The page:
By Emma Niles

Protesters march past the Dorothy Chandler Pavilion in downtown Los Angeles on Saturday. (via Emma Niles)

Thousands of climate change activists gathered at “Break Free L.A.” on Saturday to urge Mayor Eric Garcetti and California Gov. Jerry Brown to end the use of fossil fuels.

Our dependence on fossil fuels, including coal, oil and natural gas, has been contested for years. In April, the Center for International Environmental Law released documents proving what many have speculated: The fossil fuel industry has known of the associated climate change risks for decades. Now, a bill pending in the California State Senate would allow public prosecutors more freedom to take action against complicit companies.

California has been ahead of many states and even many countries when it comes to the pursuit of renewable energy—it’s already halfway to its goal of sourcing 50 percent of its energy from green power by 2030.

But much remains to be done. Recent environmental disasters—such as the Porter Ranch gas leaks and oil spills on the California coast, as well as urban oil drilling in Los Angeles—are reminders of the problems caused by the state’s reliance on fossil fuels. Climate activists at have posted a list of the harmful effects of fracking currently plaguing the state. And many Californians, fed up with Brown’s slow pace on change, decided to take action.

At 1 p.m. Saturday, protesters met on the steps of Los Angeles City Hall for “Break Free L.A.,” part of a worldwide day of protests against the use of fossil fuels. For about two hours, the crowd listened to speeches and live music before taking to the streets to march to the Southern California Gas Company headquarters a mile away.

The coalitions represented included Students for Bernie, Calpirg and Black Lives Matter. Local groups, Save Porter Ranch among them, were also present, as were a number of politically oriented organizations, such as Progressive Democrats for America, the Party for Socialism and Liberation, the International Marxist-Humanist Organization and Nurses for Bernie. Local and national environmental groups, including the Sierra Club, the Natural Resources Defense Council, Communities for a Better Environment, STAND-L.A. and eight chapters of also turned out.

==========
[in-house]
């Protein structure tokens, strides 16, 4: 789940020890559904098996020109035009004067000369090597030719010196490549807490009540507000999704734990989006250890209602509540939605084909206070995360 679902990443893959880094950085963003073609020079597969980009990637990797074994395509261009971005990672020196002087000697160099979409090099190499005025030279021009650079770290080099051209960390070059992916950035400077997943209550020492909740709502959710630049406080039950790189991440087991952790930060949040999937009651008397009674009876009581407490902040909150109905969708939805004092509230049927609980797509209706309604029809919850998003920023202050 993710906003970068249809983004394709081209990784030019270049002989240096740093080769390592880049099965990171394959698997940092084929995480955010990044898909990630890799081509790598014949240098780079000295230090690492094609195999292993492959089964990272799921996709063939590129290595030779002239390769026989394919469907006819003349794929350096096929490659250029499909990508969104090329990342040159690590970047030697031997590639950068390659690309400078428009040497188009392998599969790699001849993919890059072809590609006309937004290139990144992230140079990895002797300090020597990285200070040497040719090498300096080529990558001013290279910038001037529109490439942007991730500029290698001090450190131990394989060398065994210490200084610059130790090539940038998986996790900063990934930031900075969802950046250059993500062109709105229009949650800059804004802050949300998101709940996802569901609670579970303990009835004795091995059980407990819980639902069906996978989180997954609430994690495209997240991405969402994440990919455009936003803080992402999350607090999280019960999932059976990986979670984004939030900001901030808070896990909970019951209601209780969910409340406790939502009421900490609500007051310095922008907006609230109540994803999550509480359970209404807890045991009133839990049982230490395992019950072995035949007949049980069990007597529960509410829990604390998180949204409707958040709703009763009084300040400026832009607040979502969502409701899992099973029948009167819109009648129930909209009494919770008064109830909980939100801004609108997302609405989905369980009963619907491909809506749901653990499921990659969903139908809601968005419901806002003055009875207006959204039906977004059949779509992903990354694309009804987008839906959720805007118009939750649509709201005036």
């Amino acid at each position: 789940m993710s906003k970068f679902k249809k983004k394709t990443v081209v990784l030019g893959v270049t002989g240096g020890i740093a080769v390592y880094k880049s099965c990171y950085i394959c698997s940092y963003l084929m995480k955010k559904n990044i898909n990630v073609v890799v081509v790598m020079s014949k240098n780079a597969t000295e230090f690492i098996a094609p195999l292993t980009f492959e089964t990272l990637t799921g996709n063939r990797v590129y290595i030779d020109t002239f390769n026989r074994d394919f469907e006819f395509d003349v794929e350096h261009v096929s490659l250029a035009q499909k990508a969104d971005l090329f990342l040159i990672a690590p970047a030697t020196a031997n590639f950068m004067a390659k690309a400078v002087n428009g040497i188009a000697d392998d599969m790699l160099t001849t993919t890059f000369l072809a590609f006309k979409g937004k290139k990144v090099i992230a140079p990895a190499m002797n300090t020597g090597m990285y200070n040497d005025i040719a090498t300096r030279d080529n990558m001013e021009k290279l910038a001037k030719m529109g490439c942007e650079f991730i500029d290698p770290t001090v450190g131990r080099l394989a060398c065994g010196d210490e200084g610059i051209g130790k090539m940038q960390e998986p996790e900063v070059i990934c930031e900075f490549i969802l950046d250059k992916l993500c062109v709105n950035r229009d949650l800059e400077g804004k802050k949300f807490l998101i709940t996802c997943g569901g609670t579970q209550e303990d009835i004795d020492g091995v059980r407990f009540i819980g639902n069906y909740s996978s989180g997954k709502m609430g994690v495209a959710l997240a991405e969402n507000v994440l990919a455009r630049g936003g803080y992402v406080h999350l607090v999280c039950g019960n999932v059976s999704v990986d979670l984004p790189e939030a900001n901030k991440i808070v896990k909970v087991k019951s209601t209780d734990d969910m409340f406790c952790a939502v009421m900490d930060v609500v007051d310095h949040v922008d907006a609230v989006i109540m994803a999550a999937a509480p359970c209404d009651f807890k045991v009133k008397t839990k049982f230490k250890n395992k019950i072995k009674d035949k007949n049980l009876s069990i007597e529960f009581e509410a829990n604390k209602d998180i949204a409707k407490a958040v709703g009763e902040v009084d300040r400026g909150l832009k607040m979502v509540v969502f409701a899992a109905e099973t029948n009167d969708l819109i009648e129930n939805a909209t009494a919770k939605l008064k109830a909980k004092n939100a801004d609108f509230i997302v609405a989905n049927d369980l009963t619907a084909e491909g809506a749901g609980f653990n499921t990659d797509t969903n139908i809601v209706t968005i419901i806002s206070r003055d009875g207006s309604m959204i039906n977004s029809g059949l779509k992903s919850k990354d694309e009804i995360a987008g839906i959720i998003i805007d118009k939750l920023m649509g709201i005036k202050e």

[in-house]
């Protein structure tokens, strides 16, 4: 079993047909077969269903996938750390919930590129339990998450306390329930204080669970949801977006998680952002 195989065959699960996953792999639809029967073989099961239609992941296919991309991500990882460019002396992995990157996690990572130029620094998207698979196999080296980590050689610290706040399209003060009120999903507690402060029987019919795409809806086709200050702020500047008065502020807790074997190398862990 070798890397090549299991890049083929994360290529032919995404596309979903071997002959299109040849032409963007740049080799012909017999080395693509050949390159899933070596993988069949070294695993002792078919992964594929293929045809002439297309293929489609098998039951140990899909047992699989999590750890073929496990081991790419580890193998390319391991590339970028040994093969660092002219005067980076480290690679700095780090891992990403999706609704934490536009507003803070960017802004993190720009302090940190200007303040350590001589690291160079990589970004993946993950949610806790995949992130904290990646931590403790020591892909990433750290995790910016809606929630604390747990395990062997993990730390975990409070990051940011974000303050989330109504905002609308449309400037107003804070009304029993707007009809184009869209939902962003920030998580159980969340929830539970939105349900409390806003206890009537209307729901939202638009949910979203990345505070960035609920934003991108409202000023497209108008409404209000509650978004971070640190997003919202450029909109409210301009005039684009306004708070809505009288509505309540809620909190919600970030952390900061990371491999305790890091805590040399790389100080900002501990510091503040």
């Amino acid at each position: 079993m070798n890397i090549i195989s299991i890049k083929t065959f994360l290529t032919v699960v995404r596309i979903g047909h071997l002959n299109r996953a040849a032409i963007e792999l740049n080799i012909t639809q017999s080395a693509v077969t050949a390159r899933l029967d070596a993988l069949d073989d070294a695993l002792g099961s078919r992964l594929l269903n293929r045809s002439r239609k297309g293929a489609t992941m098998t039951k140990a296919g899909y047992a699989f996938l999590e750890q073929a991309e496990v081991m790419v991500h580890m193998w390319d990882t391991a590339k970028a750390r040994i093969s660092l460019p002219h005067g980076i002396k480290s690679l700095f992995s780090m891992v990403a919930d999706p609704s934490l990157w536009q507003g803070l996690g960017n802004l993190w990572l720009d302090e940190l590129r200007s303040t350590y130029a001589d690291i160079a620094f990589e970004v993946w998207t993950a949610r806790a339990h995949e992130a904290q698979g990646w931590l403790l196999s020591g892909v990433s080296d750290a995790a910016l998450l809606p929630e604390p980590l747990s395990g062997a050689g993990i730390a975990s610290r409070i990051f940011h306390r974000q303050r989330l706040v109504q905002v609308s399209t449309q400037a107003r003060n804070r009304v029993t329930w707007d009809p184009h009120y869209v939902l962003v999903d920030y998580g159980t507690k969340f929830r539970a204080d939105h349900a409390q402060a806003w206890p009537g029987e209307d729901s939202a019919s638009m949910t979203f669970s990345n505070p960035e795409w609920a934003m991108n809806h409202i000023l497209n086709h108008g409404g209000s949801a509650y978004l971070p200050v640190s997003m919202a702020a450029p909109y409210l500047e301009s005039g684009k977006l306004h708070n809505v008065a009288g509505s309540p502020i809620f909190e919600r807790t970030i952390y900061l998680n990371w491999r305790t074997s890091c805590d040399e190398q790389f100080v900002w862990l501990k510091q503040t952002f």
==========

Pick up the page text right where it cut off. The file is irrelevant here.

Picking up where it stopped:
Although reliance on fossil fuels was the main issue of the day, protesters brought up other environmental concerns, including fracking, the use of coal, carbon taxes and harmful methane gas. Many coalitions spoke of social justice as a crucial issue relating to climate change. “If you look at the water crisis in Flint—it’s a predominantly working class and black community,” said Carolyn Homez of the Party for Socialism and Liberation. “That’s where you find a lot of … violence against the community. There’s no accountability there.” She also noted that Flint is only one of many cities with similar problems. “You currently have this in California as well, in Watts. This is affecting multiple communities. And this violence is predominantly against communities of color.”

Russell Greene, an activist with Climate Decision 2016, voiced similar concerns. “Until we are able to connect the social justice issues—unemployment, poverty … voter suppression and election integrity—to justice, we’re not going to be able to mobilize a large enough movement,” he said.

Despite the bright afternoon sun, energetic speakers kept the crowd motivated. The march through downtown L.A., although composed of thousands of loud citizens, was peaceful and organized.

Truthdig was on hand for the entire afternoon and captured some sights and sounds with Evrybit.

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